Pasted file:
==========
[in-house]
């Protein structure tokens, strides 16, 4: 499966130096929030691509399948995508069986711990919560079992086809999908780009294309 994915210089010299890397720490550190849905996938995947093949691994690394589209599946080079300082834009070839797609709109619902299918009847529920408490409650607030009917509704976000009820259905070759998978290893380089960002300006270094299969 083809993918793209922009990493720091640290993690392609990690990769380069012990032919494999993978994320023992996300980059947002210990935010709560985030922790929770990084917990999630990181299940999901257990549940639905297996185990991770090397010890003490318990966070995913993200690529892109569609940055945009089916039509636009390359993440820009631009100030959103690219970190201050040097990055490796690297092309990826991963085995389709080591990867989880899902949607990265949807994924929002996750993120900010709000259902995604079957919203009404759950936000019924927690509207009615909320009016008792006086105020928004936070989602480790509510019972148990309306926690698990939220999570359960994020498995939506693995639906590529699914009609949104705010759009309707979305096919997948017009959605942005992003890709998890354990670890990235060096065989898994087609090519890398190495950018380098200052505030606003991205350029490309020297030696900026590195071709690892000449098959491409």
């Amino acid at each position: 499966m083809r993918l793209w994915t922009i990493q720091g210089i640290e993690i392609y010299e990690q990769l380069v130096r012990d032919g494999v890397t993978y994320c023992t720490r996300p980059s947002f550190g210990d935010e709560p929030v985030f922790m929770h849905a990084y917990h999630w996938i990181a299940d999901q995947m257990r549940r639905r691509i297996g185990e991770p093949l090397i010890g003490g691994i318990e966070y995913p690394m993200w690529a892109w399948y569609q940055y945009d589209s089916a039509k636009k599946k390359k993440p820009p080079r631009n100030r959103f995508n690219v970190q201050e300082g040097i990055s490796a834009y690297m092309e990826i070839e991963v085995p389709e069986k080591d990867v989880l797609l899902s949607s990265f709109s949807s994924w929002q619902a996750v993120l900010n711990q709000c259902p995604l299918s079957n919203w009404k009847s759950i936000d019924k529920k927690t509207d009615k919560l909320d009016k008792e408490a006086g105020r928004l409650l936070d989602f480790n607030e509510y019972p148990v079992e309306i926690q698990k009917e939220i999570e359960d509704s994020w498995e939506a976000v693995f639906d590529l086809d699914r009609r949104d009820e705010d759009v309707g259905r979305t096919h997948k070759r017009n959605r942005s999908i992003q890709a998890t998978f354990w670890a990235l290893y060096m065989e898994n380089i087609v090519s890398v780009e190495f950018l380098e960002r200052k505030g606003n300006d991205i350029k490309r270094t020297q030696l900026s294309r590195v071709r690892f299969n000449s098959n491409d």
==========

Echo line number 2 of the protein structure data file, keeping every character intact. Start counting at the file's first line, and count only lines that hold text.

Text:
């Protein structure tokens, strides 16, 4: 499966130096929030691509399948995508069986711990919560079992086809999908780009294309 994915210089010299890397720490550190849905996938995947093949691994690394589209599946080079300082834009070839797609709109619902299918009847529920408490409650607030009917509704976000009820259905070759998978290893380089960002300006270094299969 083809993918793209922009990493720091640290993690392609990690990769380069012990032919494999993978994320023992996300980059947002210990935010709560985030922790929770990084917990999630990181299940999901257990549940639905297996185990991770090397010890003490318990966070995913993200690529892109569609940055945009089916039509636009390359993440820009631009100030959103690219970190201050040097990055490796690297092309990826991963085995389709080591990867989880899902949607990265949807994924929002996750993120900010709000259902995604079957919203009404759950936000019924927690509207009615909320009016008792006086105020928004936070989602480790509510019972148990309306926690698990939220999570359960994020498995939506693995639906590529699914009609949104705010759009309707979305096919997948017009959605942005992003890709998890354990670890990235060096065989898994087609090519890398190495950018380098200052505030606003991205350029490309020297030696900026590195071709690892000449098959491409």